8 Reasons Why Your Business Needs an Order Management System



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A business attuned to the value of the customer makes sure to satisfy clients from needing products or services to delivery and fulfillment. With that in mind, all wasteful activities and non-value-adding processes in the business value chain must be avoided. That being said, it is necessary to have an order management system in place so the business can be said to be responsive to customer needs through well-thought-out order fulfillment.

By having an order management system in place, optimizing processes, reducing errors, and reducing waste, you can be sure to come across as efficient, responsive, and a business a customer can always rely on. Let’s get into the reasons one-by-one as to why your business must have the said system in place.

wide shot of congested port

A bigger problem, global supply chain woes

Outside of the things you can control, though, are the current global supply chain problems. In the aspect of logistics, there is the problem of not enough personnel and warehouses, even truck drivers. Adding to that is the complicated fulfillment processes of e-commerce promising efficient door-to-door deliveries. Plus, there are still the pandemic-induced health-related red tapes adding delays to logistics and order fulfillment. However, with an efficient order management system, all these can be anticipated, taken into account, or, perhaps, even avoided.

The New York Times shared in an article the sentiments of over 3,000 CEOs in a recent Alix Partners survey. “Fewer than half said they were taking longer-term action to alleviate supply chain challenges, while a majority said they were relying on short-term measures. Regardless of their approach, more than three-fourths of chief executives were skeptical that their plans would prove effective.”

There has been much talk that supply chain problems are just a largely momentary phenomenon resulting from the pandemic. As said earlier, however, the pandemic is just an additional factor and supply chain problems are to persist.

Meanwhile, at the individual business level, regarding e-commerce activity, in particular, much of the processes in logistics are still done manually. According to a new survey from Zebra Technologies Corporation mentioned in a recent FreightWaves article, “55% are still using pen-and-paper manual processes to manage their logistics.”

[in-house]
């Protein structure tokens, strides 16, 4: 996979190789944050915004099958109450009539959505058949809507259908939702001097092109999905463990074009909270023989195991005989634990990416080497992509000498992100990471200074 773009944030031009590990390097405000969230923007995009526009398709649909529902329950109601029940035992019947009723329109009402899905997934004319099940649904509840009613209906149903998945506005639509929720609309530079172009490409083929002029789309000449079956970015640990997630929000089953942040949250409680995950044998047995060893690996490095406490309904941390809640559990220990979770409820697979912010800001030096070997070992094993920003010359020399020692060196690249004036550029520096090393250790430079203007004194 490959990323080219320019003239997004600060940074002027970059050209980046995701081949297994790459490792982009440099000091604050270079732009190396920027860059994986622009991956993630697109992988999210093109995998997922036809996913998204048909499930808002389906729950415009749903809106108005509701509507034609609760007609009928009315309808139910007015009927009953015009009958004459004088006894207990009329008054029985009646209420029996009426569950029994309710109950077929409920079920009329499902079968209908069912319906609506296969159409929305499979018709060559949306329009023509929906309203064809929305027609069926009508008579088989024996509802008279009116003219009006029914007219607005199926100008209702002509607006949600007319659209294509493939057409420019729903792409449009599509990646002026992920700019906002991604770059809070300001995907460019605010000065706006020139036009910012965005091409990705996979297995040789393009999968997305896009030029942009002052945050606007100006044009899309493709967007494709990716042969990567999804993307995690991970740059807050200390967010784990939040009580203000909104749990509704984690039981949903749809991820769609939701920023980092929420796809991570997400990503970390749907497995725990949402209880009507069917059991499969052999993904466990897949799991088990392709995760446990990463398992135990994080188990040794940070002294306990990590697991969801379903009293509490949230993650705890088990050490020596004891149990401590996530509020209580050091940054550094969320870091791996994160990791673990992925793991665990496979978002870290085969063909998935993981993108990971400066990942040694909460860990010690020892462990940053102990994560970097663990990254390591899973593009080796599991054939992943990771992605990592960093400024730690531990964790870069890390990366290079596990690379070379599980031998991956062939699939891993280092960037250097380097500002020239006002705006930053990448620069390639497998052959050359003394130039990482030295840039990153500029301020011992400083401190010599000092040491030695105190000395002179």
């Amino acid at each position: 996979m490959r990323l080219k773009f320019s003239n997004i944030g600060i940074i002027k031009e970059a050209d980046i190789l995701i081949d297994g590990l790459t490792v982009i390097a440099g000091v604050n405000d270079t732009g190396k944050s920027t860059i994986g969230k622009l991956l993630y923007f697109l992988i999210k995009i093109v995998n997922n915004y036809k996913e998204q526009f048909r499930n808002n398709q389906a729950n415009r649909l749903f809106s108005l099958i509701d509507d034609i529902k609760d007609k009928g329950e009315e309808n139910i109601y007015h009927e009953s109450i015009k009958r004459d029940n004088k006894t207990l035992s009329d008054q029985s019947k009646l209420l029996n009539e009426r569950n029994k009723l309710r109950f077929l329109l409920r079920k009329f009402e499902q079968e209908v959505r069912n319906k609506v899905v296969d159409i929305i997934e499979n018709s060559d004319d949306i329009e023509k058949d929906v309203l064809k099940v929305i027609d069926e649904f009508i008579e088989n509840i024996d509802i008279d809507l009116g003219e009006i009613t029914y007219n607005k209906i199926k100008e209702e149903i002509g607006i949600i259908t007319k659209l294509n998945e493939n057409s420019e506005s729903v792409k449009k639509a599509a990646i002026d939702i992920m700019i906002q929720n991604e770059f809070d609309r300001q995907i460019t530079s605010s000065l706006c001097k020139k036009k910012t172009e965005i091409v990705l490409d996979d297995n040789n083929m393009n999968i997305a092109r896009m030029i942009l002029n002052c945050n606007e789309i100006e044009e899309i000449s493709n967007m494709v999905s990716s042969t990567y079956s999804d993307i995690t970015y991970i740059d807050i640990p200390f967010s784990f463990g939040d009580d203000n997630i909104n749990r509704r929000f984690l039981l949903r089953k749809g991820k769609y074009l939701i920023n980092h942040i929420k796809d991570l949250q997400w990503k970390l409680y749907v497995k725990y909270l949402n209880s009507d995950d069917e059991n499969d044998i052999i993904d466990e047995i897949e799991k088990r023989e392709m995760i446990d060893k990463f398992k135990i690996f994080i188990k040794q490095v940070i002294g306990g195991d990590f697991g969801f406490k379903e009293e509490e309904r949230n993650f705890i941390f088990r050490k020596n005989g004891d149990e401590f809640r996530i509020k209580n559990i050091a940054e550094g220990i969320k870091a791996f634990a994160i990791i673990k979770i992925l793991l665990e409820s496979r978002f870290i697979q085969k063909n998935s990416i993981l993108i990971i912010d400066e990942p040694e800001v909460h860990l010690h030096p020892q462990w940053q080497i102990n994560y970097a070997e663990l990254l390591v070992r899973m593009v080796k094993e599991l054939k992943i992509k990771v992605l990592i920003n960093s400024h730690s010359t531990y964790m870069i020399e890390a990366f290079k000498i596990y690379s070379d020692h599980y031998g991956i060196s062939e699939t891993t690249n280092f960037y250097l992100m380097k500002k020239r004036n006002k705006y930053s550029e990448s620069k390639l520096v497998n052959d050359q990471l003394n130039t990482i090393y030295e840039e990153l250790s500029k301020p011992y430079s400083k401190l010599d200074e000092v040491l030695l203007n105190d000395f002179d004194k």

an example of non-use of an order management system - woman manually checking inventory

Overall, the migration of individual businesses’ processes from manual to automated systems is quite slow. Improvements such as the adoption of technology for real-time management of inventory and for eliminating the challenges of backlogged orders are projected to slowly become apparent in the next five years. Warehouse space, retail inventory, e-commerce delivery, omnichannel logistics: these are some of the challenges that can be easily organized with an efficient order management system.

What is an order management system?

An order management system (OMS) is a digital way of managing all aspects of an order’s lifecycle. With it, you can easily track all information and processes including order entry, inventory management, fulfillment, and even after-sales service. An OMS allows the business to check inventories in real-time and provides customers access to information as to when their order will arrive. Basically, an OMS provides a higher level and real-time view of the following basic steps: inventory availability, order, verification, inventory promising, fulfillment, and service. For Shopify Plus, OMS “enables the people, processes, and partnerships for products to find their way to the customers who bought them.”

Needless to say, an OMS is essential to ensure revenue growth and, more than this, customer satisfaction. Now, let’s get into the reasons as to why your business must have the said system in place.

delivery guy handing over box to customer

Reasons Why Your Business Needs an OMS

1. Building a Responsive Supply Chain

In an earlier article, we talked about the value of listening to the voice of the customer (VOC) and determining critical-to-quality (CTQ) outputs. In this current context, paying attention to VOC and determining CTQ metrics at the outset are essential to building a responsive supply chain and, thereby, an effective order management system.